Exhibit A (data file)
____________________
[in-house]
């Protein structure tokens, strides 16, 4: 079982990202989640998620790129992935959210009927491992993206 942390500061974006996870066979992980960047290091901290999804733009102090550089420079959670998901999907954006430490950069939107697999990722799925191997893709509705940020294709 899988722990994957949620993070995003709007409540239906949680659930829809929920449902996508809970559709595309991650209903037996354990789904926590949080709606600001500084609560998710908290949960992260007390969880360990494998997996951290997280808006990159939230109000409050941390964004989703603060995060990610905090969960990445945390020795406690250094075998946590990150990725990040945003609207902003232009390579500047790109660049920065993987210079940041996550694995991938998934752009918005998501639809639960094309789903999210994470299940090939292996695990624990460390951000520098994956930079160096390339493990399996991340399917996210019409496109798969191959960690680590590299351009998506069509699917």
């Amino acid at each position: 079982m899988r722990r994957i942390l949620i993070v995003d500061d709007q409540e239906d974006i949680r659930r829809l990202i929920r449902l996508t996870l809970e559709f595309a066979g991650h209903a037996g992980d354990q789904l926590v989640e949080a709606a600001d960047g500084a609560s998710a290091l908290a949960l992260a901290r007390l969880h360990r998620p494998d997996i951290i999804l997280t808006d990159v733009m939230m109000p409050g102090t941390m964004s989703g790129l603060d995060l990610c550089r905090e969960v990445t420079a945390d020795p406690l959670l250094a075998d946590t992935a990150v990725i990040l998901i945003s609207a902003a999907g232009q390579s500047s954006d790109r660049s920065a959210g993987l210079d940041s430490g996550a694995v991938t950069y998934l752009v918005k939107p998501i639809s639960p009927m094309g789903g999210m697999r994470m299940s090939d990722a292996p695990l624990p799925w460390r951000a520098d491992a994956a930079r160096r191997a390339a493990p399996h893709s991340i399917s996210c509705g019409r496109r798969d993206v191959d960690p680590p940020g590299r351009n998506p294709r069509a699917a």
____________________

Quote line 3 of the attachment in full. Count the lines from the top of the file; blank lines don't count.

């Amino acid at each position: 079982m899988r722990r994957i942390l949620i993070v995003d500061d709007q409540e239906d974006i949680r659930r829809l990202i929920r449902l996508t996870l809970e559709f595309a066979g991650h209903a037996g992980d354990q789904l926590v989640e949080a709606a600001d960047g500084a609560s998710a290091l908290a949960l992260a901290r007390l969880h360990r998620p494998d997996i951290i999804l997280t808006d990159v733009m939230m109000p409050g102090t941390m964004s989703g790129l603060d995060l990610c550089r905090e969960v990445t420079a945390d020795p406690l959670l250094a075998d946590t992935a990150v990725i990040l998901i945003s609207a902003a999907g232009q390579s500047s954006d790109r660049s920065a959210g993987l210079d940041s430490g996550a694995v991938t950069y998934l752009v918005k939107p998501i639809s639960p009927m094309g789903g999210m697999r994470m299940s090939d990722a292996p695990l624990p799925w460390r951000a520098d491992a994956a930079r160096r191997a390339a493990p399996h893709s991340i399917s996210c509705g019409r496109r798969d993206v191959d960690p680590p940020g590299r351009n998506p294709r069509a699917a």